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Champion (1949)

7.5
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Ratings: 7.5/10 from 1,914 users  
Reviews: 44 user | 24 critic

Boxer Midge Kelly rises to fame...mainly by stepping on other people.

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(screenplay), (story)
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Title: Champion (1949)

Champion (1949) on IMDb 7.5/10

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Test your knowledge of Champion.
Won 1 Oscar. Another 1 win & 9 nominations. See more awards »

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Cast

Complete credited cast:
...
Midge
Marilyn Maxwell ...
Grace
...
Connie
...
Haley
...
Emma
Lola Albright ...
Palmer
Luis Van Rooten ...
Harris
Harry Shannon ...
Lew
John Daheim ...
Dunne (as John Day)
Ralph Sanford ...
Hammond
Esther Howard ...
Mrs. Kelly
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Storyline

Midge Kelly, hitchhiking west with lame brother Connie, is hustled unprepared into a pro boxing match. Though he's severely beaten, manager Tommy Haley finds him promising. Arrived in California, Midge and Connie find nothing but a menial job from which Midge gets relief by seducing Emma, a lovely young waitress. One shotgun marriage later, ambitious Midge falls back on the only option he knows: boxing. Seduced by cheering crowds, money, and a succession of blondes, Midge becomes more and more of a hero in public...and a heel in private. Written by Rod Crawford <puffinus@u.washington.edu>

Plot Summary | Add Synopsis

Taglines:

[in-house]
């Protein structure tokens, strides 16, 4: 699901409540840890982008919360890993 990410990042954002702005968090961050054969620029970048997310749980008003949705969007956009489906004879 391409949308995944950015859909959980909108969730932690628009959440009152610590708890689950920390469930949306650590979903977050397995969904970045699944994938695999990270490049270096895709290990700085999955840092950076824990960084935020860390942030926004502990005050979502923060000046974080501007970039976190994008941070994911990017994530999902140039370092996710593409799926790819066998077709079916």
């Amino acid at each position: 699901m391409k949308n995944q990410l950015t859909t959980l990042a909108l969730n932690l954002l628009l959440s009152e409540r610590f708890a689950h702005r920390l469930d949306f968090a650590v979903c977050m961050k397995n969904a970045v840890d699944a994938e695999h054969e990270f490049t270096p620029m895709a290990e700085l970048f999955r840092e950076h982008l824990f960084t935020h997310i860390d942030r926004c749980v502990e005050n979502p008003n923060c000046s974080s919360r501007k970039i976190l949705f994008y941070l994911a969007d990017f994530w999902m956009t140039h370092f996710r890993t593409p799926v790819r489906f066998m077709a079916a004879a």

This is the only sport in the world where two guys get paid for doing something they'd be arrested for if they got drunk and did it for nothing.


Certificate:

TV-PG | See all certifications »
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Details

Country:

Language:

Release Date:

9 April 1949 (USA)  »

Also Known As:

Champion  »

Company Credits

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Technical Specs

Runtime:

Sound Mix:

(Western Electric Recording)

Aspect Ratio:

1.37 : 1
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Did You Know?

Trivia

"The Screen Guild Theater" broadcast a 30 minute radio adaptation of the movie on October 13, 1949 with Kirk Douglas and Marilyn Maxwell reprising their film roles. See more »

Goofs

Midge mangles the sculpture that Palmer has made of him, twisting the head out of alignment. In next shot, the head of statue is back in its original location. See more »

Quotes

Connie Kelly: Oh, this rotten business!
Midge Kelly: Awww, lay off the business. It's like any other business, only here the blood shows.
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Connections

Referenced in V.I.P.: Raging Val (1999) See more »

Soundtracks

Never Be It Said
By Dimitri Tiomkin and Goldie Goldmark (as "Goldie" Goldmark)
Sung by Polly Bergen (uncredited)
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User Reviews

 
What does it profit a man, if he gains the whole world, but loses his soul?
7 January 2005 | by (Newburyport, MA) – See all my reviews

spoilers 1949's "Champion" explores this idea, and does it with a straightforward economy of style typical of the noir style. I'm not sure if I'd go all the way and label it noir - like Robert Wise's "The Set-Up" it feels like too much of a boxing film for me to do that, but it does come awfully close.

There are echoes of Howard Hawks' "Scarface" in "Champion", what with a lower class boy coming to power through violence and force of will. However, Kirk Douglas does it through reputable, official violence. On the other hand, although Midge Kelley distances himself from his family, Tony Camonte keeps his family close - the difference that it makes is that in the end, when both larger than life figures are near the end, Tony Camonte has his sister fighting by his side, whereas Midge has no one and nothing but madness.

The Director, Mark Robson, manages to make Midge's slow removal into being an asshole and a money-centered jerk convincing. You can't tell at first, but all the clues are there. It's a natural development, and really it is quite amazing to think back that this man, who does these awful things, started out so charming and sincere. All in all, well-done. The cinematography is great, too.


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